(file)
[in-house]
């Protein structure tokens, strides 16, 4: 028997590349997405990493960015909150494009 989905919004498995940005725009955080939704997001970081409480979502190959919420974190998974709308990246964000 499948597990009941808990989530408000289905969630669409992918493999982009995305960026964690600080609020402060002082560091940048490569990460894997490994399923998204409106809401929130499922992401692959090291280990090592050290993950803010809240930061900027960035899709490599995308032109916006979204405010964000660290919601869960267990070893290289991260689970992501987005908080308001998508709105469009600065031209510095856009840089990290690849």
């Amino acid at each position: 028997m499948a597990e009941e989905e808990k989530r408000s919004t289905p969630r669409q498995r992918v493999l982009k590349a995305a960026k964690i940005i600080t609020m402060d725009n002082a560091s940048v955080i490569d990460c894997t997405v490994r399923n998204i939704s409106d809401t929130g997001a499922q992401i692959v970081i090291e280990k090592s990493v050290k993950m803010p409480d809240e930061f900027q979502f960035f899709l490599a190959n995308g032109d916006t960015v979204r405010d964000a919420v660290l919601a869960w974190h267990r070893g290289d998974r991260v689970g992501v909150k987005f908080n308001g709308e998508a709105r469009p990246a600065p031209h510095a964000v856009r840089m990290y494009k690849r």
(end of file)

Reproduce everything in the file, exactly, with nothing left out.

[in-house]
């Protein structure tokens, strides 16, 4: 028997590349997405990493960015909150494009 989905919004498995940005725009955080939704997001970081409480979502190959919420974190998974709308990246964000 499948597990009941808990989530408000289905969630669409992918493999982009995305960026964690600080609020402060002082560091940048490569990460894997490994399923998204409106809401929130499922992401692959090291280990090592050290993950803010809240930061900027960035899709490599995308032109916006979204405010964000660290919601869960267990070893290289991260689970992501987005908080308001998508709105469009600065031209510095856009840089990290690849």
């Amino acid at each position: 028997m499948a597990e009941e989905e808990k989530r408000s919004t289905p969630r669409q498995r992918v493999l982009k590349a995305a960026k964690i940005i600080t609020m402060d725009n002082a560091s940048v955080i490569d990460c894997t997405v490994r399923n998204i939704s409106d809401t929130g997001a499922q992401i692959v970081i090291e280990k090592s990493v050290k993950m803010p409480d809240e930061f900027q979502f960035f899709l490599a190959n995308g032109d916006t960015v979204r405010d964000a919420v660290l919601a869960w974190h267990r070893g290289d998974r991260v689970g992501v909150k987005f908080n308001g709308e998508a709105r469009p990246a600065p031209h510095a964000v856009r840089m990290y494009k690849r």